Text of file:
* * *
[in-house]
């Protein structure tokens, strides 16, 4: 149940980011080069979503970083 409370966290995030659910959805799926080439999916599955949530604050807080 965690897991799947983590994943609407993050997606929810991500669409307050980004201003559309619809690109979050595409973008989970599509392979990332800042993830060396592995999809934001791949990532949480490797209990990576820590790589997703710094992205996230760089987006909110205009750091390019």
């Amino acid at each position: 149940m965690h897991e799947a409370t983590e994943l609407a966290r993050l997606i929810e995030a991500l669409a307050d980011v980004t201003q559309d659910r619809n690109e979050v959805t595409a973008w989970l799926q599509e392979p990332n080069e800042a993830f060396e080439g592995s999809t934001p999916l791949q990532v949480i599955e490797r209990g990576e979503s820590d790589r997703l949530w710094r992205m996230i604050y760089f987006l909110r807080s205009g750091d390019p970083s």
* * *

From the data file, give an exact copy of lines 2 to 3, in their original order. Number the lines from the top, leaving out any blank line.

């Protein structure tokens, strides 16, 4: 149940980011080069979503970083 409370966290995030659910959805799926080439999916599955949530604050807080 965690897991799947983590994943609407993050997606929810991500669409307050980004201003559309619809690109979050595409973008989970599509392979990332800042993830060396592995999809934001791949990532949480490797209990990576820590790589997703710094992205996230760089987006909110205009750091390019």
């Amino acid at each position: 149940m965690h897991e799947a409370t983590e994943l609407a966290r993050l997606i929810e995030a991500l669409a307050d980011v980004t201003q559309d659910r619809n690109e979050v959805t595409a973008w989970l799926q599509e392979p990332n080069e800042a993830f060396e080439g592995s999809t934001p999916l791949q990532v949480i599955e490797r209990g990576e979503s820590d790589r997703l949530w710094r992205m996230i604050y760089f987006l909110r807080s205009g750091d390019p970083s």